Review of Burkhart and DeBeer's (2000) article on traumatic glenohumeral bone defects and their relationship to failure of arthroscopic Bankart repair: Where have we taken the concept of glenoid bone loss in 2023?

Elizabeth C. Bond, Jonathon Florance, Jonathan F. Dickens, Dean C. Taylor*

*Corresponding author for this work

Research output: Contribution to journalArticlepeer-review

1 Scopus citations

Abstract

This classic discusses the original publication by Burkhart and DeBeer “Traumatic Glenohumeral Bone Defects and Their Relationship to Failure of Arthroscopic Bankart Repair” published in 2000 in Arthroscopy. At that time, the authors sought to understand the reasons behind the failure of arthroscopic soft tissue repair. Based on their findings, the authors introduced the concept of the inverted pear glenoid and engaging Hill-Sachs lesion which is now part of the orthopedic lexicon. The importance of bony pathologic changes in anterior glenohumeral instability has become so apparent, that it now forms the basis of clinical understanding and underpins treatment algorithms. Since this publication over 20 years ago, the idea of glenohumeral bone loss has been extensively explored and refined. There is no doubt of the importance of structural bone loss yet there is still uncertainty as to the best management of those with subcritical bone loss. The purpose of revisiting this classic article is to look at where we are in understanding recurrent instability and bony deficiency while appreciating how far we have come. This review begins with a detailed summary of the classic article along with a historic perspective. Next, we look at the current evidence as it pertains to the classic article and how modern technology and innovation has advanced our ability to assess and quantify glenohumeral bone loss. We finish with expert commentary on the topic from two current surgeons with a research interest in shoulder instability to offer an insight into how modern surgeons view and address this issue. One of the original authors also reflects on the topic. The findings of this classic study changed the way we think about shoulder instability and opened the doors to an exciting body of research that is still growing today. Future research offers an opportunity for high quality evidence to guide management in the group of patients with subcritical bone loss and we eagerly await the results.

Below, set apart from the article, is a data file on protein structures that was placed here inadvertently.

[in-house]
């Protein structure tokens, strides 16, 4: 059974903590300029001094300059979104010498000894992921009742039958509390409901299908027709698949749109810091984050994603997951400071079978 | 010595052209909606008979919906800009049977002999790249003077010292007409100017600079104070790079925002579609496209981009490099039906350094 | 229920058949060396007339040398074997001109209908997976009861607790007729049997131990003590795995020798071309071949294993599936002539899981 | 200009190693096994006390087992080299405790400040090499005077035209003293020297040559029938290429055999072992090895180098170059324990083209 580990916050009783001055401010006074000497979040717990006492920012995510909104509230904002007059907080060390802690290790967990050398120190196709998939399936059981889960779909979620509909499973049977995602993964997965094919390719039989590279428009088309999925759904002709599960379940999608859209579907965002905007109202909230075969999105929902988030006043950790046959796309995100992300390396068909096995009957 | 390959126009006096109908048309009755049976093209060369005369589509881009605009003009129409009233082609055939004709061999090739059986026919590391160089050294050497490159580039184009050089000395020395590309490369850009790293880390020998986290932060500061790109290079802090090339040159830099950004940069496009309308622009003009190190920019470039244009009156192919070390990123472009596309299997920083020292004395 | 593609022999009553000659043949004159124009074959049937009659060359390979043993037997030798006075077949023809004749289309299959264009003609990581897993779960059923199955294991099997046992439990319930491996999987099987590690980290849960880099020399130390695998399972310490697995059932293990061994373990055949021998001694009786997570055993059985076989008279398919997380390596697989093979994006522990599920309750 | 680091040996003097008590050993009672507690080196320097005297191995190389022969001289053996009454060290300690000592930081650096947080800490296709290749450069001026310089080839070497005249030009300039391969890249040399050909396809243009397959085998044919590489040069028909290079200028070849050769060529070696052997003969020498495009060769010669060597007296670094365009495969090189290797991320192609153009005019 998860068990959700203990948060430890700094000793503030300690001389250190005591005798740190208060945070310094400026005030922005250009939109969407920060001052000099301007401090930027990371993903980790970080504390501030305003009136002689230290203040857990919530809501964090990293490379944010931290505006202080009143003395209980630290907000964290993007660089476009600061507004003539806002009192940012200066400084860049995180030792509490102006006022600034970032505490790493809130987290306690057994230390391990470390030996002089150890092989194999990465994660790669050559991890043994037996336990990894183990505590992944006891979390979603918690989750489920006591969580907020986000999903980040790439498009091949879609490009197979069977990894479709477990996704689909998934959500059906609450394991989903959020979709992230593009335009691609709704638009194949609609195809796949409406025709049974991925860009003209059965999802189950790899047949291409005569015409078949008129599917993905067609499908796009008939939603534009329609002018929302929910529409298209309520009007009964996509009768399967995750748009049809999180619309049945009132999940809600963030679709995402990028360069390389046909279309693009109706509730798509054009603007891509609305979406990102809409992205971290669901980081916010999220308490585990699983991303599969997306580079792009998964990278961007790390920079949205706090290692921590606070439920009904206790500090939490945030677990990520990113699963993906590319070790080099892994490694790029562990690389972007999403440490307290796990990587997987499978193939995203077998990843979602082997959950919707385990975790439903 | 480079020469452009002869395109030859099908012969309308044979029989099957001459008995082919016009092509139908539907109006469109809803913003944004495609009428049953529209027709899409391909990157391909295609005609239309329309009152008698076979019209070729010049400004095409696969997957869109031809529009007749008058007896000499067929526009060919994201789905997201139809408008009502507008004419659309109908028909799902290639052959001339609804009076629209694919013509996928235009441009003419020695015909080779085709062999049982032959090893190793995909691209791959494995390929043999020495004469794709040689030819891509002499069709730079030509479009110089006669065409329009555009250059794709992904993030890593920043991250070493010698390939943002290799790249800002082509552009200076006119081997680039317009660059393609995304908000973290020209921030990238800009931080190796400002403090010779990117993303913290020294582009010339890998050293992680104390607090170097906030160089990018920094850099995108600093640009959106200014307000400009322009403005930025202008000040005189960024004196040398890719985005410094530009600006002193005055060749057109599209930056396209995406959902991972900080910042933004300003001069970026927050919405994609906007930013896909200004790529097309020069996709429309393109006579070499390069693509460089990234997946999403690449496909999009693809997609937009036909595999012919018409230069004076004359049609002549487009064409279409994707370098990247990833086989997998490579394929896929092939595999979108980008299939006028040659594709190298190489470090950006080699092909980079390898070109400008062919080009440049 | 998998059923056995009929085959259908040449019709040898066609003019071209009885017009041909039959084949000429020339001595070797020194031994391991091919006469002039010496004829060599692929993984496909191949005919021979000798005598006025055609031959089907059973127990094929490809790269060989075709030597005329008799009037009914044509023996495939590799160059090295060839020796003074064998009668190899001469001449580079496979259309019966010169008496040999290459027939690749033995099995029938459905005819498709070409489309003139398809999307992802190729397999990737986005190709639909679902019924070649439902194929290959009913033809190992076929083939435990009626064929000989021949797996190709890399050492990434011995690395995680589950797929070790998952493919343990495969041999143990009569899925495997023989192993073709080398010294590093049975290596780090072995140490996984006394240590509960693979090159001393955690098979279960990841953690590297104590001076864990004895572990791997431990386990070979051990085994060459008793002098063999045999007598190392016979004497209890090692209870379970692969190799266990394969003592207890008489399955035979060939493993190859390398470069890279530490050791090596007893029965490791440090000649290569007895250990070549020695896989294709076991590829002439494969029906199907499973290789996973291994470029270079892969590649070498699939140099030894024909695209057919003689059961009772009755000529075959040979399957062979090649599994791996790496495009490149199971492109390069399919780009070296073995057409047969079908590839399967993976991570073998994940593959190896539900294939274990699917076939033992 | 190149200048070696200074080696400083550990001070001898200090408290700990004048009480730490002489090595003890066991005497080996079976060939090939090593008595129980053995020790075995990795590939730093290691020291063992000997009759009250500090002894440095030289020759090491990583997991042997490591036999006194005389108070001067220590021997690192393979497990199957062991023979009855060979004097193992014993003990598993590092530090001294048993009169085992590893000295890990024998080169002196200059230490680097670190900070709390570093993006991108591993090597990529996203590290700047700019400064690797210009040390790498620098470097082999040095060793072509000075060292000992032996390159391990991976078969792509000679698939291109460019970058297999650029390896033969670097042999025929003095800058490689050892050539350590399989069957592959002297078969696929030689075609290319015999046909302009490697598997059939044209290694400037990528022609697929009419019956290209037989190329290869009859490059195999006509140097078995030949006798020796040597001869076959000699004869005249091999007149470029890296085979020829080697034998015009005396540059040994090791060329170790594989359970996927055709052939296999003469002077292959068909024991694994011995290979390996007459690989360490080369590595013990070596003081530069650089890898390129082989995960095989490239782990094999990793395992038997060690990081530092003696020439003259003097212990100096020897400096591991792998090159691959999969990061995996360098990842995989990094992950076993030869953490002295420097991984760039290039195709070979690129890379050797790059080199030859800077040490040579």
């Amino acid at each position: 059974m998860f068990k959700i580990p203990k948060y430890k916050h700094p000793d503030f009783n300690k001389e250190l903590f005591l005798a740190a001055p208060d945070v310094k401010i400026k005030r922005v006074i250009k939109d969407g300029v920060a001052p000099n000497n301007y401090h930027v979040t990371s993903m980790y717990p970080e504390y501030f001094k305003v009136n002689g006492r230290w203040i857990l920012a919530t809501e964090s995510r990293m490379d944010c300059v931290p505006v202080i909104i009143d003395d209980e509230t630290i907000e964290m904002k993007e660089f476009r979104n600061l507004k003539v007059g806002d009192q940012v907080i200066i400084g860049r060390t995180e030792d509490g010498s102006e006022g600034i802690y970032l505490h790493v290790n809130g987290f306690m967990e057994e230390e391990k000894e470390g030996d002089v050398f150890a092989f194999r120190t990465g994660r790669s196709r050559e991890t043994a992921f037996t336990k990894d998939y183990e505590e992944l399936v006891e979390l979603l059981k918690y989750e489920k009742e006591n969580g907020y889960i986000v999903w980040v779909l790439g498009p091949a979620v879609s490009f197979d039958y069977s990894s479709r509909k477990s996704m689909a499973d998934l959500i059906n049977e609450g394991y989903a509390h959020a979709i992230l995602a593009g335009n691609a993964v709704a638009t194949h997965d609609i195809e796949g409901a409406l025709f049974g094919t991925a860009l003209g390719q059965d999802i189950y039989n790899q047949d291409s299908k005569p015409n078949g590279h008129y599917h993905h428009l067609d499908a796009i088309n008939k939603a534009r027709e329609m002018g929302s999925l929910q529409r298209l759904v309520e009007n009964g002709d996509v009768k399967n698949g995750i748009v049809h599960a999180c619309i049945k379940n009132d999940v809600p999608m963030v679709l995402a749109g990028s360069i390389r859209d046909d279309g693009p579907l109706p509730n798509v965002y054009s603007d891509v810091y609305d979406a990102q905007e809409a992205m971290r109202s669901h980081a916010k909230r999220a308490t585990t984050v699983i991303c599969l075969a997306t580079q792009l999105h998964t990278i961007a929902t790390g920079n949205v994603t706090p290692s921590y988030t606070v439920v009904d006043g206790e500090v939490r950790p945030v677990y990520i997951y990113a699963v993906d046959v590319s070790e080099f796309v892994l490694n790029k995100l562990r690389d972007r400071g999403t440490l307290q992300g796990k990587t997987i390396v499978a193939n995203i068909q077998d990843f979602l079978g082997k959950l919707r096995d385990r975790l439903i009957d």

Original languageEnglish
Pages (from-to)467-473
Number of pages7
JournalJournal of ISAKOS
Volume8
Issue number6
DOIs
StatePublished - Dec 2023
Externally publishedYes

Keywords

  • Glenoid bone loss
  • Hill-Sachs lesion
  • Shoulder instability

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